Sunday, June 10, 2012
First Shift: Legacy Review
As I said in my previous post, I'm obsessed with this series. I meant to take a break between finishing the first five Wool books and the first of the prequel series, but yesterday, I couldn't resist buying First Shift: Legacy. My co-worker, Tom, has been waiting to buy and read this until school ends, but I couldn't wait after finishing Wool 5. Plus, since I borrowed the other books from him, I figured I should purchase all Howey's other books in support of his work.
This book took me two days. It's about 266 pages, so it isn't super long. It follows two protagonists: Troy, in year 2110, who wakes in a facility under the hills of Georgia. The other character is Donald, a democratic congressman from Georgia in the year 2049. Through Troy's eyes, we start to understand more about the silos. He is in charge of Silo 1. He has to take on five shifts of six months. In between shifts, he is put to sleep (in a cyropod) for an indeterminate amount of time. There are only men in his Silo. The women and children remain frozen. We don't know until when. We don't know what the end game of all of this is yet. Troy takes pills to forget the past but is periodically overcome with sadness. As he slowly rebels against taking the pills, he starts to remember more of the past.
Meanwhile, in the past, Donald is a rookie congressman, who has been recruited by a powerful senator, Thurman, to work on a special project. The idea is that they will build a containment facility in Georgia to hold the world's used nuclear fuse rods. Donald, who studied architecture, is in charge of designing an underground building just in case something goes wrong. It's clear to the reader, although not to the naive Donald, that he is actually designing the first of the silos.
His storyline comes to a head at the 2052 Democratic National Convention at the facility site. It's an intense ending (or really, beginning) to his story. I suspected the connection between the two men early on, but Howey kept me second guessing myself as to how they tied together until the end. I was left absolutely reeling. I forgot to mention in my previous review how he has enough of a gift of words that I had very visceral reactions to his writing. In the 5th part, he wrote this long sequence where a character is underwater, and I literally felt like I was suffocating. At the end of this one, I felt like I'd been punched in the stomach. In a good way... is that possible? Well let's just say, I was shocked by some elements, while others confirmed my suspicions and the whole thing left me dying to read part 7... which he is only 5% into on his blog. AH! Luckily he's a fast writer. I'm sure there will be five books in this series as well, each one detailing a shift from silo 1, although I don't know that for sure. I read some forum posts about this book on his blog, and he actually jumped on and gave some hints about what lies ahead for these characters. We don't know what year the other Wool books occurred in, but it seems likely that Troy could be put to sleep and brought back to interact with the characters from the other series.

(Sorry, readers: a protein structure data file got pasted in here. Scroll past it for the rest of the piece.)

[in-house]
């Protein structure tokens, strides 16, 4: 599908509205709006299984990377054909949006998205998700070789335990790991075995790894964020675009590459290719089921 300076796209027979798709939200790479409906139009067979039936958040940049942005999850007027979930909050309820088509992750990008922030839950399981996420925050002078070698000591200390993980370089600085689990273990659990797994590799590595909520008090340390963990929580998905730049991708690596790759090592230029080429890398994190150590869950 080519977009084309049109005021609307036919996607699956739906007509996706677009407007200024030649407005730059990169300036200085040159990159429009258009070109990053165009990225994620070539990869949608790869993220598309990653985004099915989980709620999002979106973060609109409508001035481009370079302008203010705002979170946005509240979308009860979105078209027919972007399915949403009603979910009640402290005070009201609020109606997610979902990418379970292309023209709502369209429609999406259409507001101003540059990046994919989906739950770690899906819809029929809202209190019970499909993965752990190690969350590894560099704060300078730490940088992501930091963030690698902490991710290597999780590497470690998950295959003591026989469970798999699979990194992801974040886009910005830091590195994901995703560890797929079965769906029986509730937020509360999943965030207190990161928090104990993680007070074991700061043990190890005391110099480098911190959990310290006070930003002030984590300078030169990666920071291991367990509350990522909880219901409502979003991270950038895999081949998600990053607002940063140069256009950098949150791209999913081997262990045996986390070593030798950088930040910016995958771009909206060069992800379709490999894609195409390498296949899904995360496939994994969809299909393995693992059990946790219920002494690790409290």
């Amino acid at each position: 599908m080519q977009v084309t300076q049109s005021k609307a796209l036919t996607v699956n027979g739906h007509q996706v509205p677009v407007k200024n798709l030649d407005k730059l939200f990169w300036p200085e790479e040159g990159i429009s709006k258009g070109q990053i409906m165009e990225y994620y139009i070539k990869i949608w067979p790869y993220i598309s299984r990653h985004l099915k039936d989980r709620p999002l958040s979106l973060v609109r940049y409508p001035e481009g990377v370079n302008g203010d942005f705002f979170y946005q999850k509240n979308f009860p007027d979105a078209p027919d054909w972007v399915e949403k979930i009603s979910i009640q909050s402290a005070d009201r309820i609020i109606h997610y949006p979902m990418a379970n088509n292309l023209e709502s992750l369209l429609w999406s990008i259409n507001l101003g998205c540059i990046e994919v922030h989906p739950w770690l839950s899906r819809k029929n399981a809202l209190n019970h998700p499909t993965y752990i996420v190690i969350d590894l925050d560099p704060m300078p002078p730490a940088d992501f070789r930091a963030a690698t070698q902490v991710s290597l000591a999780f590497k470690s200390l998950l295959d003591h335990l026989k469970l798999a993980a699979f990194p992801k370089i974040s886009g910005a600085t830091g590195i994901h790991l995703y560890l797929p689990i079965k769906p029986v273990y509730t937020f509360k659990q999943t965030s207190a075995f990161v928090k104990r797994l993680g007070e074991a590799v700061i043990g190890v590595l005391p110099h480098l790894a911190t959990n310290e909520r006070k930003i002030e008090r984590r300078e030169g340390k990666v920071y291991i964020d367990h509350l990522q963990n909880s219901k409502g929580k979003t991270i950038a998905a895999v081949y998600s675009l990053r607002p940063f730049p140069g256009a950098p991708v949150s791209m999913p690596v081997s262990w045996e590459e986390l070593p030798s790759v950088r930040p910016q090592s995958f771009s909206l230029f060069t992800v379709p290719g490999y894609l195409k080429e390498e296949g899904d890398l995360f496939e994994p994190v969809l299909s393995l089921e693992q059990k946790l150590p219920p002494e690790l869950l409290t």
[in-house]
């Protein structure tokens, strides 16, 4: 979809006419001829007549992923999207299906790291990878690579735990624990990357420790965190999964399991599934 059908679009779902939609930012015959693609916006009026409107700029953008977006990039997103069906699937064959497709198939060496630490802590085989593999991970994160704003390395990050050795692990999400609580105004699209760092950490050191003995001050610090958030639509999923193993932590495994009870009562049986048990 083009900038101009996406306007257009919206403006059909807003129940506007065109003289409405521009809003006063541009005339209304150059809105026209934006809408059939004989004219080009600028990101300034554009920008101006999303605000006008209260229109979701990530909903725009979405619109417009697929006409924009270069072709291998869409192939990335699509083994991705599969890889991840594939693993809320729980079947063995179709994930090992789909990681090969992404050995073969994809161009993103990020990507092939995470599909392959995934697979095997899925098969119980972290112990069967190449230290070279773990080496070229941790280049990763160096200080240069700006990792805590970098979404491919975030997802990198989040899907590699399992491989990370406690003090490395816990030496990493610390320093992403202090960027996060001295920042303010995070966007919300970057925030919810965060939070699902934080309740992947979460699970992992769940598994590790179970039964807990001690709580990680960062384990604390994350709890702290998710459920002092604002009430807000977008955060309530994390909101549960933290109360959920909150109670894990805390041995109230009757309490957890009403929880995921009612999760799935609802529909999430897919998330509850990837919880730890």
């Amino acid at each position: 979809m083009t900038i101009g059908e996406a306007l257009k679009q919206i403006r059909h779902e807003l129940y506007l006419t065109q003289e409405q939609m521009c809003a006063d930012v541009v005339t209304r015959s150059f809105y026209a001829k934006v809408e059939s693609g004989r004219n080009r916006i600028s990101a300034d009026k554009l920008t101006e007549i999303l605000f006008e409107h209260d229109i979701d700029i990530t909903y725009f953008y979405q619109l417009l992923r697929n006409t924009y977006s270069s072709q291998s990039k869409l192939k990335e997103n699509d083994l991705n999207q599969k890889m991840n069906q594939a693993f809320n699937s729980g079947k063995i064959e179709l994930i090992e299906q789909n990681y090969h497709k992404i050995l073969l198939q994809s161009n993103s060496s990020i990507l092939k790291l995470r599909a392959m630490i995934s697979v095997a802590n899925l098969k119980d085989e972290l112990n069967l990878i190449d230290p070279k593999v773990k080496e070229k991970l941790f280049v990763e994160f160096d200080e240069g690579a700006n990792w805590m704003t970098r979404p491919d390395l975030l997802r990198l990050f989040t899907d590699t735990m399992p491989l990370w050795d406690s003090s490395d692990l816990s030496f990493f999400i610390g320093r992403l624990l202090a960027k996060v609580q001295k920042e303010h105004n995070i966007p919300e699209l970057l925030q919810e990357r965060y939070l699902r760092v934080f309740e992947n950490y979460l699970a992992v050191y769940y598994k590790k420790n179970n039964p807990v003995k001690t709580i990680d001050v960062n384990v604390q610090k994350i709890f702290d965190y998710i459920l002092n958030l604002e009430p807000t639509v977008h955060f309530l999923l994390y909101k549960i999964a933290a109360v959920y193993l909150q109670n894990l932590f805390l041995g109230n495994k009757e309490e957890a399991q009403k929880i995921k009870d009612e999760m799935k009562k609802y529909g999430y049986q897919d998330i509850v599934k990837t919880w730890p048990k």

As I said in my last review, I can't emphasize enough how much I loved these books and how highly I recommend them. They're wonderful stories about people so even if you think you don't like dystopia, just try the first Wool. It's about 65 pages and if you hate it, don't pick up the next one, but I really hope you love it as much as I did!
Buy it at amazon and Barnes & Noble.